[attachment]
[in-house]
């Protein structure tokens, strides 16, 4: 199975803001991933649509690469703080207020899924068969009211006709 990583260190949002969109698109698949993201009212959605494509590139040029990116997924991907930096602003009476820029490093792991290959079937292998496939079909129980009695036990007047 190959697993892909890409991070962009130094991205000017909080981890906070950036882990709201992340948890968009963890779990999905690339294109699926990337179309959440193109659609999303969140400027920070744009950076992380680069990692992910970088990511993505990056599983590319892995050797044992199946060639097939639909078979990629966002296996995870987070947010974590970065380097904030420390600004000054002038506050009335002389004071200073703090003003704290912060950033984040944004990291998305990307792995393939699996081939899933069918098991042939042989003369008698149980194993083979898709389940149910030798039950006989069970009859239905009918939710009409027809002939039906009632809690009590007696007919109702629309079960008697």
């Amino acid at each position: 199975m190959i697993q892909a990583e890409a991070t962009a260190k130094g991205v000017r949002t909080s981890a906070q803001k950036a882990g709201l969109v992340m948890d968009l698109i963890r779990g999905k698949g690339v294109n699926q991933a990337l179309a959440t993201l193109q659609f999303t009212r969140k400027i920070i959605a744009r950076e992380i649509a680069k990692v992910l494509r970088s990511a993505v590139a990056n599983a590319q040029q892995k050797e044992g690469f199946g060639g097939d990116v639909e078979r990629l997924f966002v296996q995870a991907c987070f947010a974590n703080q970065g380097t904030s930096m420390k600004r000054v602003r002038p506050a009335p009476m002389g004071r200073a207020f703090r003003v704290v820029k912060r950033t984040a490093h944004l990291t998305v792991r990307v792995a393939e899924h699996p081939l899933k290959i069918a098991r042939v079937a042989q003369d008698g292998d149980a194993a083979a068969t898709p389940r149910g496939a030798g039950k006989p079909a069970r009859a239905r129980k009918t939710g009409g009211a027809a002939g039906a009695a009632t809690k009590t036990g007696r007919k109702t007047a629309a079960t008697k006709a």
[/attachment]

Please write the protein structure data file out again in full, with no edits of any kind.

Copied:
[in-house]
């Protein structure tokens, strides 16, 4: 199975803001991933649509690469703080207020899924068969009211006709 990583260190949002969109698109698949993201009212959605494509590139040029990116997924991907930096602003009476820029490093792991290959079937292998496939079909129980009695036990007047 190959697993892909890409991070962009130094991205000017909080981890906070950036882990709201992340948890968009963890779990999905690339294109699926990337179309959440193109659609999303969140400027920070744009950076992380680069990692992910970088990511993505990056599983590319892995050797044992199946060639097939639909078979990629966002296996995870987070947010974590970065380097904030420390600004000054002038506050009335002389004071200073703090003003704290912060950033984040944004990291998305990307792995393939699996081939899933069918098991042939042989003369008698149980194993083979898709389940149910030798039950006989069970009859239905009918939710009409027809002939039906009632809690009590007696007919109702629309079960008697």
């Amino acid at each position: 199975m190959i697993q892909a990583e890409a991070t962009a260190k130094g991205v000017r949002t909080s981890a906070q803001k950036a882990g709201l969109v992340m948890d968009l698109i963890r779990g999905k698949g690339v294109n699926q991933a990337l179309a959440t993201l193109q659609f999303t009212r969140k400027i920070i959605a744009r950076e992380i649509a680069k990692v992910l494509r970088s990511a993505v590139a990056n599983a590319q040029q892995k050797e044992g690469f199946g060639g097939d990116v639909e078979r990629l997924f966002v296996q995870a991907c987070f947010a974590n703080q970065g380097t904030s930096m420390k600004r000054v602003r002038p506050a009335p009476m002389g004071r200073a207020f703090r003003v704290v820029k912060r950033t984040a490093h944004l990291t998305v792991r990307v792995a393939e899924h699996p081939l899933k290959i069918a098991r042939v079937a042989q003369d008698g292998d149980a194993a083979a068969t898709p389940r149910g496939a030798g039950k006989p079909a069970r009859a239905r129980k009918t939710g009409g009211a027809a002939g039906a009695a009632t809690k009590t036990g007696r007919k109702t007047a629309a079960t008697k006709a």